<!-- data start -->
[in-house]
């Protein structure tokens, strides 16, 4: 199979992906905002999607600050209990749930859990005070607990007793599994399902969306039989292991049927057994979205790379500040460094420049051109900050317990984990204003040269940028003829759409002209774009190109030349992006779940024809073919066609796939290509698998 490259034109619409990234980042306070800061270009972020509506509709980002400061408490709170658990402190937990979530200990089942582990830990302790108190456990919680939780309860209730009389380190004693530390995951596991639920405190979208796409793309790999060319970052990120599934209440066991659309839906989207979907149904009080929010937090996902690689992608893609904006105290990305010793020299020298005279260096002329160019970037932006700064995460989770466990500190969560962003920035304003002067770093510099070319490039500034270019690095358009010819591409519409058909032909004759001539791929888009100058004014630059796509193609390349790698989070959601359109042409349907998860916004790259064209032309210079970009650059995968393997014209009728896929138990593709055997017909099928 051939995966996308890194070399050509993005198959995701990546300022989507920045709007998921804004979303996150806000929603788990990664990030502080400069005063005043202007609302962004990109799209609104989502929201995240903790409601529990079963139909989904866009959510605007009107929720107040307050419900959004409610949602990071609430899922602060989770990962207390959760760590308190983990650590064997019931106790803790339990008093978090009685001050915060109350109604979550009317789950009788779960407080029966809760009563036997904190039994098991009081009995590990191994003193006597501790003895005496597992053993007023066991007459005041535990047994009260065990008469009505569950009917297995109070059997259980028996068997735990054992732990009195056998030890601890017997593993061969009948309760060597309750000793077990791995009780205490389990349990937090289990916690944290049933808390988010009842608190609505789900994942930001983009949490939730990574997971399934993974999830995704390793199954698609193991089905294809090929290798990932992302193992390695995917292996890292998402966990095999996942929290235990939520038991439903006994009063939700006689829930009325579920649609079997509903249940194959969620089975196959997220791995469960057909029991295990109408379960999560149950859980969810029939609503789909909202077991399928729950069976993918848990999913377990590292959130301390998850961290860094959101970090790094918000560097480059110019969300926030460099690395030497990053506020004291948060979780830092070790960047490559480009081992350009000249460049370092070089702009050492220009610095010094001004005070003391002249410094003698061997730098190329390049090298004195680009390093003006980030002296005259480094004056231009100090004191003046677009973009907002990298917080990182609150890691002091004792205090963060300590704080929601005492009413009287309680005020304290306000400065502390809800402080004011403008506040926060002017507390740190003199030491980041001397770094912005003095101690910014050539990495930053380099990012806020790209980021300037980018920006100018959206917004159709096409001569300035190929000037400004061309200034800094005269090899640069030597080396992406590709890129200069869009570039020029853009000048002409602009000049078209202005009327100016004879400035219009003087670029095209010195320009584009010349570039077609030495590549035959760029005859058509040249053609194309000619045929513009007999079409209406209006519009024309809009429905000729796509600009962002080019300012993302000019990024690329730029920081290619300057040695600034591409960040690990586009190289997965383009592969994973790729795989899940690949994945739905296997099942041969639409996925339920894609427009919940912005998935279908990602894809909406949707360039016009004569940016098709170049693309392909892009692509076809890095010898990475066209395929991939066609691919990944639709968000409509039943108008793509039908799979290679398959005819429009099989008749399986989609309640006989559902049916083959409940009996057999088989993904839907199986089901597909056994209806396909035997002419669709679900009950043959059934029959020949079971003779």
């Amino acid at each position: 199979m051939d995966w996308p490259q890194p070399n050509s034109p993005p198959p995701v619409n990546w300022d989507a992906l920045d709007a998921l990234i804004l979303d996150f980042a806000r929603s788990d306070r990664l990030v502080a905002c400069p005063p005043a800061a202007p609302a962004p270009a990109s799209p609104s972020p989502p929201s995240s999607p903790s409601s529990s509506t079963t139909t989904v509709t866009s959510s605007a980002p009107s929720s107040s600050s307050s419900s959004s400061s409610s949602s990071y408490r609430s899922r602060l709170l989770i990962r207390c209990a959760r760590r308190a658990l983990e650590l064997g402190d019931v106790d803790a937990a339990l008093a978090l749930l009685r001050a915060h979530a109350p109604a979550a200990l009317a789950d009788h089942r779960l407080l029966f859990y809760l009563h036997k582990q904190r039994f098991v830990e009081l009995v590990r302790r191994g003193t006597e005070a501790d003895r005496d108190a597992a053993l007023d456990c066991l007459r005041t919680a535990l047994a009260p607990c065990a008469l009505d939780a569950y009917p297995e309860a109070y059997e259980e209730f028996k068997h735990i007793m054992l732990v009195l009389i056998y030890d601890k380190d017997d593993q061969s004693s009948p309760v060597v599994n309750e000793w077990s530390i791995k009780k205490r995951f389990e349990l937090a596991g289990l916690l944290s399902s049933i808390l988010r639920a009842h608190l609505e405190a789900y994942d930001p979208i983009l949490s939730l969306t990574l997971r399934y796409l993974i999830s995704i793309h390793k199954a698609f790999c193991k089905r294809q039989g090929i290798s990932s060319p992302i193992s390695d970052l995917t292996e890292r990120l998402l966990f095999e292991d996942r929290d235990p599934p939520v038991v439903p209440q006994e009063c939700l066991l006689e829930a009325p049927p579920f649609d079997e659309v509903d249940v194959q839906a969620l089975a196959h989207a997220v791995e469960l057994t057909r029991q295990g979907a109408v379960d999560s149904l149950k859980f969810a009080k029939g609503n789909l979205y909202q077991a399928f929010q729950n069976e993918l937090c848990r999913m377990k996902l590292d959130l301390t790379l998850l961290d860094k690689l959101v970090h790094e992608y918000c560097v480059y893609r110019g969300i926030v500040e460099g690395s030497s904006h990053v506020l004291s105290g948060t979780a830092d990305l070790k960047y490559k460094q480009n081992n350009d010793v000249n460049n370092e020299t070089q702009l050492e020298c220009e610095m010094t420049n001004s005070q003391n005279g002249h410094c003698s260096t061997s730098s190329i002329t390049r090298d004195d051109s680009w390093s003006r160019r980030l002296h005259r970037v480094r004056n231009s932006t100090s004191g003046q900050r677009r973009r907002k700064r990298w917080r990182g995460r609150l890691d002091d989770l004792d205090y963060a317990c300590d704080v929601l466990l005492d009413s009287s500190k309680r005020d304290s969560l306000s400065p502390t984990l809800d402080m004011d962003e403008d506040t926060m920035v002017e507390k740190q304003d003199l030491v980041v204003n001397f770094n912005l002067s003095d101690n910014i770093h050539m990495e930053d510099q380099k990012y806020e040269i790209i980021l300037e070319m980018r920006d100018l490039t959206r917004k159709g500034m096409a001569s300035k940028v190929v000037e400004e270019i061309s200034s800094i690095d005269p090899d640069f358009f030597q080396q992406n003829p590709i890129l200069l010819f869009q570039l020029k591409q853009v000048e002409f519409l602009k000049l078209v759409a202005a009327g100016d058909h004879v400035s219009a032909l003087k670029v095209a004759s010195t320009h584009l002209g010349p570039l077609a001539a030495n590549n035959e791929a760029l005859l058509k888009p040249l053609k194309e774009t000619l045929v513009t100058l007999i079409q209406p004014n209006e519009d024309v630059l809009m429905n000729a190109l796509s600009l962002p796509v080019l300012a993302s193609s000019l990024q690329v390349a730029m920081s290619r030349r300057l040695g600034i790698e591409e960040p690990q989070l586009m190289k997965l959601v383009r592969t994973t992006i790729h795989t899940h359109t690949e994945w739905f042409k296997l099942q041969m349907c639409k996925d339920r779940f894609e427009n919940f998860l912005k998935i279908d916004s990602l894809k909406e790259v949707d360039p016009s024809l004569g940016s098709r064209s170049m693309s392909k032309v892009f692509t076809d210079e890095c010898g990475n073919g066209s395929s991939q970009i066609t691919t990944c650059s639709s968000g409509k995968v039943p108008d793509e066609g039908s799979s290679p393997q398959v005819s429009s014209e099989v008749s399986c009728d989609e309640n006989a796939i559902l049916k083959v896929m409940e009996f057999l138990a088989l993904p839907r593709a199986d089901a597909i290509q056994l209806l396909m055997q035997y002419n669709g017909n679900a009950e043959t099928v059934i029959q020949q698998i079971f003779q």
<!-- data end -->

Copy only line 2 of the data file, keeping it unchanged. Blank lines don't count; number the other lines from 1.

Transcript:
């Protein structure tokens, strides 16, 4: 199979992906905002999607600050209990749930859990005070607990007793599994399902969306039989292991049927057994979205790379500040460094420049051109900050317990984990204003040269940028003829759409002209774009190109030349992006779940024809073919066609796939290509698998 490259034109619409990234980042306070800061270009972020509506509709980002400061408490709170658990402190937990979530200990089942582990830990302790108190456990919680939780309860209730009389380190004693530390995951596991639920405190979208796409793309790999060319970052990120599934209440066991659309839906989207979907149904009080929010937090996902690689992608893609904006105290990305010793020299020298005279260096002329160019970037932006700064995460989770466990500190969560962003920035304003002067770093510099070319490039500034270019690095358009010819591409519409058909032909004759001539791929888009100058004014630059796509193609390349790698989070959601359109042409349907998860916004790259064209032309210079970009650059995968393997014209009728896929138990593709055997017909099928 051939995966996308890194070399050509993005198959995701990546300022989507920045709007998921804004979303996150806000929603788990990664990030502080400069005063005043202007609302962004990109799209609104989502929201995240903790409601529990079963139909989904866009959510605007009107929720107040307050419900959004409610949602990071609430899922602060989770990962207390959760760590308190983990650590064997019931106790803790339990008093978090009685001050915060109350109604979550009317789950009788779960407080029966809760009563036997904190039994098991009081009995590990191994003193006597501790003895005496597992053993007023066991007459005041535990047994009260065990008469009505569950009917297995109070059997259980028996068997735990054992732990009195056998030890601890017997593993061969009948309760060597309750000793077990791995009780205490389990349990937090289990916690944290049933808390988010009842608190609505789900994942930001983009949490939730990574997971399934993974999830995704390793199954698609193991089905294809090929290798990932992302193992390695995917292996890292998402966990095999996942929290235990939520038991439903006994009063939700006689829930009325579920649609079997509903249940194959969620089975196959997220791995469960057909029991295990109408379960999560149950859980969810029939609503789909909202077991399928729950069976993918848990999913377990590292959130301390998850961290860094959101970090790094918000560097480059110019969300926030460099690395030497990053506020004291948060979780830092070790960047490559480009081992350009000249460049370092070089702009050492220009610095010094001004005070003391002249410094003698061997730098190329390049090298004195680009390093003006980030002296005259480094004056231009100090004191003046677009973009907002990298917080990182609150890691002091004792205090963060300590704080929601005492009413009287309680005020304290306000400065502390809800402080004011403008506040926060002017507390740190003199030491980041001397770094912005003095101690910014050539990495930053380099990012806020790209980021300037980018920006100018959206917004159709096409001569300035190929000037400004061309200034800094005269090899640069030597080396992406590709890129200069869009570039020029853009000048002409602009000049078209202005009327100016004879400035219009003087670029095209010195320009584009010349570039077609030495590549035959760029005859058509040249053609194309000619045929513009007999079409209406209006519009024309809009429905000729796509600009962002080019300012993302000019990024690329730029920081290619300057040695600034591409960040690990586009190289997965383009592969994973790729795989899940690949994945739905296997099942041969639409996925339920894609427009919940912005998935279908990602894809909406949707360039016009004569940016098709170049693309392909892009692509076809890095010898990475066209395929991939066609691919990944639709968000409509039943108008793509039908799979290679398959005819429009099989008749399986989609309640006989559902049916083959409940009996057999088989993904839907199986089901597909056994209806396909035997002419669709679900009950043959059934029959020949079971003779």